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Archive for September, 2010

It is an interesting development that GM recently decided to install Facebook status updates with their Onstar car communication system. Is this surprising? We can make couple of observations here.

First, Facebook is very much integrated into our lives, in particular with young generation. Young generation likes information immediacy and likes to connect with others anytime anywhere. So Facebook integration into the car technology is just another way of embedding ubiquitous pervasive technology in our lives. Moreover Australians spends more time in Social networks such as Facebook, twitter in number of hours per day compared to the rest of the world. So we must be heavy users of Facebook.

Second, we need to consider the history of technology evolution and use. The journey started with emails, and then came SMS and now social network sites like Facebook and Twitter. Now that our smart phones are integrated with 3G technologies, we can connect with Facebook anytime anywhere, so what’s wrong with the car technology embracing this?

Third, this is not a new technology. Already Ford with its Sync system has integrated voice enabled command technology for email access, weather updates, finding businesses nearby, navigation, emergency management with their car system. 70% of cars sold in US in the last two years have installed Ford Sync for only about $400 extra. So cars has already started to act like an information hub like iPhones, iPads etc. So GM is probably playing a catch up game to gain back their market share.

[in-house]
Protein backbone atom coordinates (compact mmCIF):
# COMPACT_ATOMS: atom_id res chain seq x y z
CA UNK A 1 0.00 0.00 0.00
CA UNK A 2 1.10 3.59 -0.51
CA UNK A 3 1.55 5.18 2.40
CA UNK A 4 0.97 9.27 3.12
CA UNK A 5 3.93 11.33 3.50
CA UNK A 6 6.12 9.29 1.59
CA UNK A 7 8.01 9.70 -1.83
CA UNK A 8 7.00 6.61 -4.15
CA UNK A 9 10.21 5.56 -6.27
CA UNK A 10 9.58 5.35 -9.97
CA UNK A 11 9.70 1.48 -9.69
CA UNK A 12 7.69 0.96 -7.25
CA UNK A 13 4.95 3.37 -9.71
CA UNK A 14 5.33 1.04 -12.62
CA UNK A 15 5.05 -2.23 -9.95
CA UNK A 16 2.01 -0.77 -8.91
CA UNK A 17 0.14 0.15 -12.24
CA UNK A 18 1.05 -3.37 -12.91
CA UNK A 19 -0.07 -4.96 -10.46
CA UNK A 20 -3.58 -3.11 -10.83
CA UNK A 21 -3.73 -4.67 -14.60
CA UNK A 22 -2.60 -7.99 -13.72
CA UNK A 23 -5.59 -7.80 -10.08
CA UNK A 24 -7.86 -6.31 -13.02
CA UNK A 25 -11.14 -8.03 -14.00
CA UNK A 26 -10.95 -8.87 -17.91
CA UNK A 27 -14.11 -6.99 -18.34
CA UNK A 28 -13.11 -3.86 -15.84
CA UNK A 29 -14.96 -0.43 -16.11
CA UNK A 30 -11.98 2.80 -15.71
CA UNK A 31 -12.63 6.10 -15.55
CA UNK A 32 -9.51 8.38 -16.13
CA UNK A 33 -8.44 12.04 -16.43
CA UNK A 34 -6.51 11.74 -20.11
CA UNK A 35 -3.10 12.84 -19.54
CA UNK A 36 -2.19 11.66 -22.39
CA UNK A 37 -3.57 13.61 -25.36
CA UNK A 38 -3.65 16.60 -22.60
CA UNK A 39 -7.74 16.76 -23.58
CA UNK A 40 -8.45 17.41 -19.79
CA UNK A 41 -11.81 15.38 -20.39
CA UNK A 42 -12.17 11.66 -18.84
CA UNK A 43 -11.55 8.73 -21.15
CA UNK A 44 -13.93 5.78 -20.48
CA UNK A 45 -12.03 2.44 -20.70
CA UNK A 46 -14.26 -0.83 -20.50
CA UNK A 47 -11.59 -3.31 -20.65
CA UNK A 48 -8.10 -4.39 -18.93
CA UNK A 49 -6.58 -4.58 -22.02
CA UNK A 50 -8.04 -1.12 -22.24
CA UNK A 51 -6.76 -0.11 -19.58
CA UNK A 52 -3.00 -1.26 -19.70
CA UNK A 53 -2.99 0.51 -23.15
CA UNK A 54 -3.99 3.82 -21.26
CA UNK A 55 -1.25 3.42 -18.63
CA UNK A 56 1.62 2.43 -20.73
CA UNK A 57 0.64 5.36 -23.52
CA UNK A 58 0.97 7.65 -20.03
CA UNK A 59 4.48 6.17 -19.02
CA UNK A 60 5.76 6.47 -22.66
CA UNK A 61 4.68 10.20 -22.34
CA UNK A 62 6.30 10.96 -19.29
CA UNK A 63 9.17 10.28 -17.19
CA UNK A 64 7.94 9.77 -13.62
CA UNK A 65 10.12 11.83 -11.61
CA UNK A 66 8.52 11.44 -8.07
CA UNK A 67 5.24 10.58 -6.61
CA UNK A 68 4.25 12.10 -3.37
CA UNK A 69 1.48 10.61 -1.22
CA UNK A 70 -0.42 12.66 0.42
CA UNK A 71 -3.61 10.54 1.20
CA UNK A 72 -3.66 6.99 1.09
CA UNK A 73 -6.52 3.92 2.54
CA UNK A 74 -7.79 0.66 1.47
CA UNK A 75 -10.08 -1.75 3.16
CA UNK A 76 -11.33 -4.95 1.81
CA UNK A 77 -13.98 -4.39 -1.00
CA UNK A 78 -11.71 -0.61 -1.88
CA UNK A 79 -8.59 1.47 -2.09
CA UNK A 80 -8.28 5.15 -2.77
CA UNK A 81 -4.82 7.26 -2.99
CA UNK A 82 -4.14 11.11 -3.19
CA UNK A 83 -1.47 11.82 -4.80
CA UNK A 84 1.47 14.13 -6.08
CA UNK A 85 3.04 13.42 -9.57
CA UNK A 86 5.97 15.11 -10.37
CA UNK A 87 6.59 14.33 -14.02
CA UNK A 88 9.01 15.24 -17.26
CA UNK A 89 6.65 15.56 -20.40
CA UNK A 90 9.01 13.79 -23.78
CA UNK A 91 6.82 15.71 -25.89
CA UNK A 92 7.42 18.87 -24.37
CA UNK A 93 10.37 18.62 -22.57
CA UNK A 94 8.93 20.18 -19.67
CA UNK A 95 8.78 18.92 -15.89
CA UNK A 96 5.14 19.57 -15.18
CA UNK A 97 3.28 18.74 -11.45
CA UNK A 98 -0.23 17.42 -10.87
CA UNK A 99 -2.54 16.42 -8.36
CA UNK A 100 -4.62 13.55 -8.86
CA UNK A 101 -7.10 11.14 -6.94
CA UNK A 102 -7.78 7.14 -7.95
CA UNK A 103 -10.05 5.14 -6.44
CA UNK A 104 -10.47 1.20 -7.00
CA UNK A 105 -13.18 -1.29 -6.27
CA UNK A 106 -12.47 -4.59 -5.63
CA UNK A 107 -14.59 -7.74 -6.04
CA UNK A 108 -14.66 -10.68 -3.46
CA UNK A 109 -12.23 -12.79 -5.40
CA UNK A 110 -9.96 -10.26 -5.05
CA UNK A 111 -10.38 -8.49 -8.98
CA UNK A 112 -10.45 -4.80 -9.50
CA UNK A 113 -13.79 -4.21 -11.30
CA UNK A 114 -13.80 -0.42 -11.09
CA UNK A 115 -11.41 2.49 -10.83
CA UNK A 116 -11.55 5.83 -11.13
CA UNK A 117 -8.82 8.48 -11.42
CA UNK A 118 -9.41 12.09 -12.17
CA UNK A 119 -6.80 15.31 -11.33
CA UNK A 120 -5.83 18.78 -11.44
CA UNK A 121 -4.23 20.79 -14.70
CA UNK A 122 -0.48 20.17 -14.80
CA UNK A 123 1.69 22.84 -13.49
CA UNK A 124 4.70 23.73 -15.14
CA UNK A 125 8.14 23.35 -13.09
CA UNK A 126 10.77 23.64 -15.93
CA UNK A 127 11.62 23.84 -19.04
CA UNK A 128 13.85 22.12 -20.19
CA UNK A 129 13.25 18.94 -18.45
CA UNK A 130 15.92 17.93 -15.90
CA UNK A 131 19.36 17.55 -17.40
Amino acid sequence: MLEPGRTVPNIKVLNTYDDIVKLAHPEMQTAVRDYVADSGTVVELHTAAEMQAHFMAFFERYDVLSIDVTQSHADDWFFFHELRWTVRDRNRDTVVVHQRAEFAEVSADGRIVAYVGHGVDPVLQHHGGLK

Fourth, though some of us may question the very act of Facebook status updates – they may find it silly, unnecessary and distracting. But to others these shared feeling and connectivity is very important. Often they are important for others poeple like journalists. These micro-contents often are first breaking news for natural calamity or disasters. So while driving, specially for long hours, it may be useful to have the facility to update status and respond to meesages using natural speech is attractive.

What about Australians?

On one hand, for Australians we love new technology. Ford only started to release the Ford Sync in Australia since 2009. So we need to catch up with the rest of the world using cars as information hubs. Early this year (during March & April) we superseded search engines like Google and social networks became the most visited sites by Australians. So for us, this must be exciting times.

On the other hand, we must be worried about safety issues. How safe are these tools? What about noise, music, kids shouting at the back or poor speech recognition – how much distraction will these create for drivers. the ability to use natural speech is welcoming, but how much training is required? Is there any research or data to show that these are not new distractions?

however at the end, it must be safer than using mobile phones and hands to update your status in Facebook.

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